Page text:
In February, Attorney General Kamala Harris released a guide to help the state’s small- to mid-sized businesses protect against and respond to threats of malware, data breaches and other cyber risks. Key recommendations include:
In cyberattacks against multimillion-dollar companies, computer criminals break in and steal personal information from millions of customers. Though there will be big losses and maybe a high-profile resignation, the reality is, these retail giants will live to sell another day. But the stories that won’t make the front pages involve the most frequent targets, whose survival isn’t guaranteed: small businesses.
Compared to other industries, banks operate from a unique position, in that they have to focus intently on their own security, but also make sure their clients have the knowledge and tools to protect against computer criminals. Providing that protection usually comes down to a matter of security versus convenience.
Whether it’s newly designed branches or banks without branches at all, the banking industry is undergoing a physical transformation as consumers seek improved customer service and more digital options.
On a hot, sunny morning last fall, 69-year-old retiree Pamela Chappell of Citrus Heights hit rock bottom. She was scraping by on Social Security checks and a tiny pension while paying for medication to treat her lymphedema, a painful swelling in her legs. Then she got a letter from the IRS warning her that it was about to empty her savings account of $8,000 — every dollar she had — for back taxes.
This year could provide some of the first expansions in bank lending since 2008. So is the market back up to speed? No. But banks are slowly and smartly increasing their appetites for commercial lending, and the Capital Region will see its share of transactions.
Having just begun using social media in 2012, Safe Credit Union is relatively new to content marketing. But it hasn’t taken long for the company to discover the benefits of engaging online with its customers and potential consumers.
Today’s small farmer climbs an uphill battle to find land, secure capital and overcome the hefty start-up costs. Today, farmers make up less than 1 percent of the population (compared to 15 percent in 1950), they tend to be older (the average age is 57) and about 25 percent are expected to retire in the next 20 years. “This is a new problem for human society,” writes Sharon Astyk, author of “A Nation of Farmers.”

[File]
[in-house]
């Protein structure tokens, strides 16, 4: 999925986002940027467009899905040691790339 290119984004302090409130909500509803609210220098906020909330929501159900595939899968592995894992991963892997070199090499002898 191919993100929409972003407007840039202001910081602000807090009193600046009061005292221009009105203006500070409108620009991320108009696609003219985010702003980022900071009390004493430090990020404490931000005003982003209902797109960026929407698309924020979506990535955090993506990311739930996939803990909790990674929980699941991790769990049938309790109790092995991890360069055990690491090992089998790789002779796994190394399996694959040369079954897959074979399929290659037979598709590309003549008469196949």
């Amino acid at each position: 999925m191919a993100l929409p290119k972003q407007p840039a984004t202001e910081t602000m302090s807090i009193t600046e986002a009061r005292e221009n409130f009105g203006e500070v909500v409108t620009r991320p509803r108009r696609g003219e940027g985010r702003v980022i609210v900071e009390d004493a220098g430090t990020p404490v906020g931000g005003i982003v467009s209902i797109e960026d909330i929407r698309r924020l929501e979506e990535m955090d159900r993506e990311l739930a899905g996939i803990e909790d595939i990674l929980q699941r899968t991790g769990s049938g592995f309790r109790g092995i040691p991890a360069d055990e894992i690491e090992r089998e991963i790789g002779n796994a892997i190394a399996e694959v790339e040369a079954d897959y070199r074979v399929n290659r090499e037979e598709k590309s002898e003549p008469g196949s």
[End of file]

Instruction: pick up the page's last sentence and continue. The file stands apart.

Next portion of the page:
Robert Fay likes to tell the story of a client whose father worked with his grandmother long ago. She mentioned her plan to move her money to an investment firm. “I told her, ‘You should talk to me.’ After we had gone through all that [our bank could] do, I said, ‘Dorothy, you know I’m going to do the best I can for you.’ She said, ‘I know you will. And if you don’t, I’ll tell your mother.’”
Banks throughout the country are putting new practices in place to comply with an onset of new federal regulations prompted by the 2010 Dodd-Frank Wall Street Reform and Consumer Protection Act and other post-meltdown rule changes. Those expensive efforts are sparking major changes and concerns for some of the Capital Region’s smaller lenders.
A 2010 Federal Reserve rule requires banks to ask customers if they want to sign up for overdraft protection programs, which often come with steep penalties for making purchases that exceed the account balance. A Consumer Finance Protection Board report released in June suggests the change may not be enough to protect consumers.
Two hundred, four hundred … twenty, forty, sixty, eighty, five hundred …
As the young woman behind the glass divider counts out the entirety of my paycheck, I can’t help but think of how measly it looks before I stuff it in my wallet.
Since 2007, Rodney Brown, 65, has served as the president and CEO of the California Bankers Association, which represents the majority of banks doing business in California.
Banks are running up against some odd new competitors these days. Big box retailer Costco is advertising mortgages. Wal-Mart has issued its own debit card. Amazon is offering loans to merchants in its online marketplace.
On a morning in April, eight representatives of local banks and credit unions walked into the Sacramento Metro Chamber headquarters to discuss the region’s lousy credit situation.
The past few years have seen the biggest social upheaval against the banking industry in this nation’s history, and Capitol Hill lawmakers responded with 848 pages of legislation that liberal critics deride as weak and many conservatives call a job killer.
On the list of problems everyone should have, deciding how to pay a financial adviser is near the top, just below picking a Porsche mechanic and choosing between Hawaii and Barbados for vacation.
Perry Ghilarducci holds a vivid memory from the day the Internal Revenue Service showed up unannounced at his office. Nobody wants a surprise visit from the IRS, and it’s even more nerve-wracking when the agents are from the criminal investigation division and when, like Ghilarducci, you’re an accountant.
The Federal Reserve calls it Operation Twist, named after the 1961 Chubby Checker hit that sparked gyrating hips in dance halls across America. That was also the first year the Fed embarked on a mission to purchase long-term Treasury notes in an effort to drive down interest rates on long-term loans.
Big banks have been drawing heat this year. Some is focused, such as the clamor over monthly debit card fees being proposed or tested by several national banks. Some is diffused, such as that from the apparently leaderless Occupy Wall Street movement and its nationwide imitators.